Jamie: The reciprocal relationships we build with our colleagues abroad will define how successful we are in addressing our most complex social issues. Philanthropy is changing. Our markets are changing. This is an exciting time to be engaging in international development, but how we do it and how we define our relationships will determine how successful we are in our work together. To this end, we need young people to think differently about how they engage in international development.

What is your take on the theme, “The World as a Classroom”?

Jamie: The world ISour classroom. From the GLI’s standpoint, the world is essentially the platform from which we operate! Our motto is “Listen. Think. And then Act.” How we listen and think with other cultures and communities will determine how we act, and how successful we are. We must think big about how we grow together as a global community. By exchanging ideas and building relationships between students in Colorado and East Africa and other countries, we breathe life into our global classroom.

What are the GLI’s plans for youth partnership and youth leadership program expansions?

Jamie: We are growing innovative partnerships with classrooms across the state, such as the Denver School of Science and Technology, Colorado Mountain College, Colorado State University and others. And this year we expect to double the size of our music festival – which brings together U.S. musicians and students with musicians from East Africa. We are also working with Ugandan musicians to plan a U.S. tour to create awareness and education among communities and students about the importance of building a global classroom together.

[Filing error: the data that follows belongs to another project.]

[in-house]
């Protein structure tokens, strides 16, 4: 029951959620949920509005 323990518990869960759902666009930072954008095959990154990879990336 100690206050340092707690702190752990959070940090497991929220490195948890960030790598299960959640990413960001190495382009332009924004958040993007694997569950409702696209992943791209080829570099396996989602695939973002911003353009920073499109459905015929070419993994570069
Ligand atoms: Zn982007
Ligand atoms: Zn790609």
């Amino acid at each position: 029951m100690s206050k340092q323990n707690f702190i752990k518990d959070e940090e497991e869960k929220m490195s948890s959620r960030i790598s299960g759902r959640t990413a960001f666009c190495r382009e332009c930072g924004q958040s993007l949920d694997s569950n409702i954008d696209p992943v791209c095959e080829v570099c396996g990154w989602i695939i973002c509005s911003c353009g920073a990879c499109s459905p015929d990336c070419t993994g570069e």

What are examples of the power of being “on-the-ground” as opposed to reading a textbook?

Jamie: The GLI Music Festival brought together U.S. musicians and students with musicians and public health experts from East Africa. Over five-thousand youth attended one of the largest free concerts in East Africa, and we tested over 800 of them for HIV – with significant economic impact on the community. Additionally, we held a Women’s Leadership Summit that brought together 10 American women leaders – philanthropists, community leaders and CEOs – with 10 emerging women leaders from Uganda and Rwanda. The Ugandan and Rwandan women had never had “a seat at the table” to engage in dialogue about leadership and women’s empowerment. Also this year, our Entusi Research Center hosted Ted-X Talks featuring Ugandan youth leaders who engaged Uganda youth audiences. And finally, using students and international experts, we trained 20 local Ugandans to provide basic mental health evaluations in their community. These are all examples of learning by engaging and doing – the kind of learning that simply cannot be done from a classroom or by reading a book.

DCIS Foundation Dinner Details

The DCIS Foundation looks forward to hearing more about lessons learned in Japan, China and East Africa, and about the world as a classroom, on April 23. The dinner takes place at the Denver Athletic Club, and tickets and reservations are available through EventBrite. More information is available at www.dcisfoundation.org.